Do you have a child who struggles with reading? If you feel like it might be “more than just dyslexia” you could be right. Irlen Syndrome is a condition that affects reading, writing, and sensory processing. It is suspected that 50% of students diagnosed with dyslexia have Irlen Syndrome. Irlen Syndrome makes reading more difficult because of how the brain processes light. Certain light waves are harder for the brain to process in those with Irlen Syndrome and as a result, everyday tasks can be much harder. Not only reading and writing, but driving, playing sports, and depth perception.

If your child is struggling with reading and you are curious about Irlen, you may want to watch some of these videos to learn more. There are some great videos that demonstrate what having Irlen can look like. This can help if your child is having trouble explaining why reading gives them a headache.

In a previous post, I explained how we began our journey of learning more about Irlen Syndrome and did a screening test.  This is the first step for addressing Irlen Syndrome. In the first step, we found out that my child does have a sensitivity to light that is affecting her reading and that light blue overlays or paper can really help.

Diagnostic Testing

Testing involved holding up many lenses to the eyes and looking through them.

The second step was going for a diagnostic test to get glasses that can be worn every day.  These glasses will help my child read not just on flat paper, but things that are at a distance like scoreboards and street signs. It also means that if they work, we won’t be struggling with trying to figure out how to make her math book blue.  The glasses don’t make the world look blue, or another color. Colors look true, but the glasses screen out the spectrums of light that the brain can’t handle.

The testing involved looking through many different lenses to see what color lenses made the world more comfortable to live in. Irlen lenses can stack several colored lenses together to create an individualized lens color that filters out exactly what the brain needs. The testing took a few hours. My daughter looked at things near her and across the room as she assessed what made the world easier to see. When we started, she was complaining about the glare in the room. But as we added more layers the diagnostician turned up the lights and my daughter was more comfortable in the room with it brightly lit.

Getting Glasses

The testing wasn’t quick. We spent a few hours doing this. My daughter was tired by the time it was done. But she is hopeful that these glasses are going to make reading easier. It turns out that in a normal situation the words on the page tend to fade out. Her brain can’t seem to process everything it is looking at. The sensory experience of looking at words on paper is exhausting. But looking through the lenses should help keep the letters from disappearing.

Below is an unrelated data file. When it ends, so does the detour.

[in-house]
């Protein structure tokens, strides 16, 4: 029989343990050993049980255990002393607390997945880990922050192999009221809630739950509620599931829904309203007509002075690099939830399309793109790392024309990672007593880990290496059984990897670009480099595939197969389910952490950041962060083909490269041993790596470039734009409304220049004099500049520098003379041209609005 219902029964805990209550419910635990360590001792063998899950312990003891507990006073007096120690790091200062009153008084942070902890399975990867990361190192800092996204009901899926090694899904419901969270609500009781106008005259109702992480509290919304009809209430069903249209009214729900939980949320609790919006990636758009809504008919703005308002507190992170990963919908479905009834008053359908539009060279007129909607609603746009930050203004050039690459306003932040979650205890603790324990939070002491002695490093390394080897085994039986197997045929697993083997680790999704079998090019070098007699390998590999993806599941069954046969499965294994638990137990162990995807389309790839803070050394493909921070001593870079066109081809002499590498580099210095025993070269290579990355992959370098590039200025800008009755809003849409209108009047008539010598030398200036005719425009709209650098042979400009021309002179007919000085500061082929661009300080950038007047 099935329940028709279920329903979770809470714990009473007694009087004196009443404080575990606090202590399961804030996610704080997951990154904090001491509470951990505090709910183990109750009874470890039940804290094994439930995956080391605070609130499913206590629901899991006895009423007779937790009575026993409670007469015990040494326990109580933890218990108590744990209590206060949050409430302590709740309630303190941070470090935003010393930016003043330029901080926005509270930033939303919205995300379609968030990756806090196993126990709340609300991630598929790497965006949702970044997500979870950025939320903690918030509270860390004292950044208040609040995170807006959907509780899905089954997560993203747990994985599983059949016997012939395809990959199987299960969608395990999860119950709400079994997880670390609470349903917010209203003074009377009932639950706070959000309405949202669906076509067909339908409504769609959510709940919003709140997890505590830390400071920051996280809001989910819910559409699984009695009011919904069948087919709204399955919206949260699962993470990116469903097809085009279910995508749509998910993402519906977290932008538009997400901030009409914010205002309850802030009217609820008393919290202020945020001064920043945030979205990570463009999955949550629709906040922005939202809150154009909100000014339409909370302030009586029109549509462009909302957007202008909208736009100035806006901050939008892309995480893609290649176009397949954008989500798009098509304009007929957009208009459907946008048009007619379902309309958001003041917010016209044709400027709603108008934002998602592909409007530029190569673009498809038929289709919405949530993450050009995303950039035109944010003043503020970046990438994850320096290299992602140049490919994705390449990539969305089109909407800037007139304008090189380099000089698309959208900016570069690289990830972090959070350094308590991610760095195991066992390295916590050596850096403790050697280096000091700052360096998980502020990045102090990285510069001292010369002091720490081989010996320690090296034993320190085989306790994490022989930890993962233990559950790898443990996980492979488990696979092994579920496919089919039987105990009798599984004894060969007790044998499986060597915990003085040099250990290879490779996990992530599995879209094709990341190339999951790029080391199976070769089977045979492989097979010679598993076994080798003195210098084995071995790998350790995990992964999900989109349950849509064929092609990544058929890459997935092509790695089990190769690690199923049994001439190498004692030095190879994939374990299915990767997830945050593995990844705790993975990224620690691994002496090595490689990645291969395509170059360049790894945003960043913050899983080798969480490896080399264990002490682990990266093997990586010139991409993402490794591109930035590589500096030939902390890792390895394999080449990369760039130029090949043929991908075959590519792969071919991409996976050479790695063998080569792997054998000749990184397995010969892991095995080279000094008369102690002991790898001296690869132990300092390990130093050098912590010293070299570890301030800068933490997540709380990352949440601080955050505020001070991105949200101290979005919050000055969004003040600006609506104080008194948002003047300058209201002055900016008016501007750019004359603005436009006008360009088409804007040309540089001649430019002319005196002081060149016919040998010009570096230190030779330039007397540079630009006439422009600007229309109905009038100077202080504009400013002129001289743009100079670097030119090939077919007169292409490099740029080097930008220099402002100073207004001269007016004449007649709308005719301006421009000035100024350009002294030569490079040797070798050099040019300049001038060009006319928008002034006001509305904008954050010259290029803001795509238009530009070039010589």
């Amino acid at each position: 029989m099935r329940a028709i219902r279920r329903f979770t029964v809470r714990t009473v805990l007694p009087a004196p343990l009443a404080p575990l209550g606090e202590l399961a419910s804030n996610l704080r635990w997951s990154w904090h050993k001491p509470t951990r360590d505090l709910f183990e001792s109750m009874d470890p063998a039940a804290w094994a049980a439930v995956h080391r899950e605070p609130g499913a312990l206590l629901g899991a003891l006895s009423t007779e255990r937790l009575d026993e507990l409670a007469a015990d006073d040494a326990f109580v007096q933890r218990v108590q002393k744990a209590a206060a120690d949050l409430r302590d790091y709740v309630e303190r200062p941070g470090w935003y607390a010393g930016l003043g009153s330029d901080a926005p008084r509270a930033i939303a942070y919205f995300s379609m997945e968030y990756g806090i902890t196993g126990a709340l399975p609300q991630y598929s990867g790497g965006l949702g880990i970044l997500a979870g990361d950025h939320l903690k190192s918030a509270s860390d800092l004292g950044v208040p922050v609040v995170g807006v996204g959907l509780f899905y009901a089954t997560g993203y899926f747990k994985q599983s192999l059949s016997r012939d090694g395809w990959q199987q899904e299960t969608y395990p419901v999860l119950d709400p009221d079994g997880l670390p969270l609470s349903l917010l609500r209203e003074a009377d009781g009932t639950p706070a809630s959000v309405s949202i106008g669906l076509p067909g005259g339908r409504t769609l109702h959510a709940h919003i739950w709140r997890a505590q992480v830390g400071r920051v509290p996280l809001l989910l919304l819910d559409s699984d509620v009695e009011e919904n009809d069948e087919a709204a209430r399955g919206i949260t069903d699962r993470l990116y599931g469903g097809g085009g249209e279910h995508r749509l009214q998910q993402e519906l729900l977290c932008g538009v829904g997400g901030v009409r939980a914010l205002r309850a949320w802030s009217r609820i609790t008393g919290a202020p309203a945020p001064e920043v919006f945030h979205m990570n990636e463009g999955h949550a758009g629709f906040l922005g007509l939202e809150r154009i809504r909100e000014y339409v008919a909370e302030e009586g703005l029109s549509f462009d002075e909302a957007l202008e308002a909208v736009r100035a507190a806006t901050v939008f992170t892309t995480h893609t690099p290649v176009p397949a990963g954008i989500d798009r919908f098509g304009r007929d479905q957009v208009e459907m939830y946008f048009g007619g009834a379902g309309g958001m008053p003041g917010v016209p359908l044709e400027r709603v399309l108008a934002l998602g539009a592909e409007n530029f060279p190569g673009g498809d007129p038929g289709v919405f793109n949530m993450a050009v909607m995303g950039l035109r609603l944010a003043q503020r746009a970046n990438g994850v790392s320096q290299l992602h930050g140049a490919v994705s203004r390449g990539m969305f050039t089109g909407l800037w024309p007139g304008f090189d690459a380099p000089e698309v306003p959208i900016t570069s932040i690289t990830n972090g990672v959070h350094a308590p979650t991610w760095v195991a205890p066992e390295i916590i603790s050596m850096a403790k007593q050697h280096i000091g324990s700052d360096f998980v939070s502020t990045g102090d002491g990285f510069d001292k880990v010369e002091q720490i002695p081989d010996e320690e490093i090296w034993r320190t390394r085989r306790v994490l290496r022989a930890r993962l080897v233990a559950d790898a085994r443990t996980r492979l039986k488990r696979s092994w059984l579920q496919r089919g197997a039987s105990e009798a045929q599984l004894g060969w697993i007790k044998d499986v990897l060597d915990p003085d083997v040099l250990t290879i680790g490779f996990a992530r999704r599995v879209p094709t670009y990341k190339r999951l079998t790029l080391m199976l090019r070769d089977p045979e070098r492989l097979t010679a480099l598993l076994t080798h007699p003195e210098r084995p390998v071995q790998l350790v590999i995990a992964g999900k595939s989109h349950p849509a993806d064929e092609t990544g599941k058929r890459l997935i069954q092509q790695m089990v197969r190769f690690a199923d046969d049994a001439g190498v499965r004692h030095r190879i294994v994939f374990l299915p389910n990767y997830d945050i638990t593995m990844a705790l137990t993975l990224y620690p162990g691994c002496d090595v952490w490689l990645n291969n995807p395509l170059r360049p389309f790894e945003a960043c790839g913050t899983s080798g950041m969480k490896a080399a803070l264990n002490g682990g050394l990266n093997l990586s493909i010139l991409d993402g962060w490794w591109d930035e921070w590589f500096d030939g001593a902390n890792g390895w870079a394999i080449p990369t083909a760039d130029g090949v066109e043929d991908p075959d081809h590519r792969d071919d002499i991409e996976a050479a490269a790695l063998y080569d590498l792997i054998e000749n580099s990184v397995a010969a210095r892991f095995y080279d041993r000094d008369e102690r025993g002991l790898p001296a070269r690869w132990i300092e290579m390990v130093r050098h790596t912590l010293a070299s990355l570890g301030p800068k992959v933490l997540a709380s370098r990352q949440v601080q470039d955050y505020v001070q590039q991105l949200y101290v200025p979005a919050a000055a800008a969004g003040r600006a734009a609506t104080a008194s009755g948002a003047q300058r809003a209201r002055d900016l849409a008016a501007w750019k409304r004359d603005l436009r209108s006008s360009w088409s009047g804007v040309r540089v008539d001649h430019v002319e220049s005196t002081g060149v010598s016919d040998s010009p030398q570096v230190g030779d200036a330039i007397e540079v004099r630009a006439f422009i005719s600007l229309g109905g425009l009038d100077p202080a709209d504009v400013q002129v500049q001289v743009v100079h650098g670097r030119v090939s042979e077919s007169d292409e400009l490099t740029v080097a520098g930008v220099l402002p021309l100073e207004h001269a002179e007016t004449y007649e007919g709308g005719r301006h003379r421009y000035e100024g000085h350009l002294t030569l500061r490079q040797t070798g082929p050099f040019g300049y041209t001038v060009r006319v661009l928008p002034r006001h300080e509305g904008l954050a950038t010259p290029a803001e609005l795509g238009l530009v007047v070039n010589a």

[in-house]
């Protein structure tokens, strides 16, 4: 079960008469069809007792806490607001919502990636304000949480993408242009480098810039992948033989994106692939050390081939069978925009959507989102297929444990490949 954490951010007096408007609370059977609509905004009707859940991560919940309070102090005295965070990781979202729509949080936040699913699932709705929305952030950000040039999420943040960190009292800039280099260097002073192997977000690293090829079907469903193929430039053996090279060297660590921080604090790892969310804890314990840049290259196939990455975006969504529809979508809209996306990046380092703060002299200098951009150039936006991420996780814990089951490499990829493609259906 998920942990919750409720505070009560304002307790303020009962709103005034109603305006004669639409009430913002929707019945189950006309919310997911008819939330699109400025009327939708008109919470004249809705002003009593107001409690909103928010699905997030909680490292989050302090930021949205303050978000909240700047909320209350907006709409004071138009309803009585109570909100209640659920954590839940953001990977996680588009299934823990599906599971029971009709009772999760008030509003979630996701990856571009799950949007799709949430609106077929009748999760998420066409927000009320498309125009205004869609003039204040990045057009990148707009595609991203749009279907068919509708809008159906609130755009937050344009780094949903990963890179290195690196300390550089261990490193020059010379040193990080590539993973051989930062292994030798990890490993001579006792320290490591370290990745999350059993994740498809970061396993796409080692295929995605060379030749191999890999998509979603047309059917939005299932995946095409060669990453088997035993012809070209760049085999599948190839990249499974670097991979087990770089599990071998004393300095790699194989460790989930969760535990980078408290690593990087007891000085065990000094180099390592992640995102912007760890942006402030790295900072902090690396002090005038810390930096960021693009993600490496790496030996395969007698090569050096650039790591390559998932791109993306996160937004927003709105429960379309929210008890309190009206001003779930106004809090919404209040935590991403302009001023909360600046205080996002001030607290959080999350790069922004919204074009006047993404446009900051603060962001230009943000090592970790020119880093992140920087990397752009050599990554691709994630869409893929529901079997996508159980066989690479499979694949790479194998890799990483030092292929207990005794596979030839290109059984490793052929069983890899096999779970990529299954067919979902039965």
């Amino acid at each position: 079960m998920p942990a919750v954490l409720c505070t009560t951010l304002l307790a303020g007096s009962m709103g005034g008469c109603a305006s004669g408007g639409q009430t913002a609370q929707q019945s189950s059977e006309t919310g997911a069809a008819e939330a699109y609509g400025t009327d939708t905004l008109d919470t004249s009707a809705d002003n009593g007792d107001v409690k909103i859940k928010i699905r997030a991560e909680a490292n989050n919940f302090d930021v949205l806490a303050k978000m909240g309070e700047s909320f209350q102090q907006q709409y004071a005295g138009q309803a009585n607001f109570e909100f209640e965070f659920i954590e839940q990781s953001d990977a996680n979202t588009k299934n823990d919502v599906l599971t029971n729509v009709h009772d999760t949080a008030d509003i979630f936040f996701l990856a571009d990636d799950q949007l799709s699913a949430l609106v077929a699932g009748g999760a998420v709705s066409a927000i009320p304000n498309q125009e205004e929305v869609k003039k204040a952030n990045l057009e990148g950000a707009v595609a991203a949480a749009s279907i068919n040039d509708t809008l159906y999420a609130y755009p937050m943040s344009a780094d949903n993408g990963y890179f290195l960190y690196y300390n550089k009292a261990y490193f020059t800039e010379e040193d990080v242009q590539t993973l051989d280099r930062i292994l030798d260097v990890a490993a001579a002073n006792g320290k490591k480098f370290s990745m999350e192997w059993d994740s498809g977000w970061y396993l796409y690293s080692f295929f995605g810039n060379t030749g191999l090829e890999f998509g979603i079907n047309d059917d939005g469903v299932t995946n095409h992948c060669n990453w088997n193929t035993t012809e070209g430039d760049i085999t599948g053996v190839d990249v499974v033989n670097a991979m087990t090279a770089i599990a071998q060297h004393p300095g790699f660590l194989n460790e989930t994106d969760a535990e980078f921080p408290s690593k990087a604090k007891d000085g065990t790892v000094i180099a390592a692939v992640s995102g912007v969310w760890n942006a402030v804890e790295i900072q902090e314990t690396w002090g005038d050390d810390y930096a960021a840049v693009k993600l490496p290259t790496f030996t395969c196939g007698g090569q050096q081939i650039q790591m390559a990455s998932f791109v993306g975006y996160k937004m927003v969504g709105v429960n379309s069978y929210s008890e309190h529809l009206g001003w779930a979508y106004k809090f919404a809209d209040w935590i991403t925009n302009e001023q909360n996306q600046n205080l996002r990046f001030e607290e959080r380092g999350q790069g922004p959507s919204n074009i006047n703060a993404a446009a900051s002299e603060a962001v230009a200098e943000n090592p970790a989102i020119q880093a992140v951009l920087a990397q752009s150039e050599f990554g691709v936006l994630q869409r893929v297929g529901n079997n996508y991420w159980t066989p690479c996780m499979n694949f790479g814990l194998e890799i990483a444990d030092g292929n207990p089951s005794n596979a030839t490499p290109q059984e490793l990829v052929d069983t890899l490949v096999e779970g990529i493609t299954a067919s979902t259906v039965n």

To order the glasses, we had an eye exam done before the testing day with our regular optometrist. We purchased a pair of frames that are being sent to the Irlen center to become Irlen glasses. The process is going to take a few weeks.

I will post again when we’ve had the glasses for a few weeks to report back on if they make as big of a difference as we are hoping. I have my fingers crossed on this one.


Does this sound like something your child may be experiencing?

If you want to learn more about Irlen Syndrome, the website for the Irlen Institute has some great information. And there is a video on this website that demonstrates how words can move around on the page for some people who experience Irlen Syndrome. Watching this video with my child was amazing. They instantly identified with one or two of the ways the words moved and could finally articulate to me what happens when they read that they didn’t have words for before. If you have any questions about this that you’d like to ask me, please feel free to reply in the comments or reach out to me via the company email or Facebook.

About the Author

Laura Sowdon, OTR/L is an occupational therapist, writer, speaker, educator and creator of the Five Senses Literature Lessons homeschool curriculum. She has worked as an occupational therapist with children in public and private schools, as well as private practice. Laura has taught and managed homeschool co-ops as well as homeschooling her own three children. Laura is dedicated to the idea of educating children at a pace that aligns with brain and physical development milestones and respects neurodiversity in all its forms.

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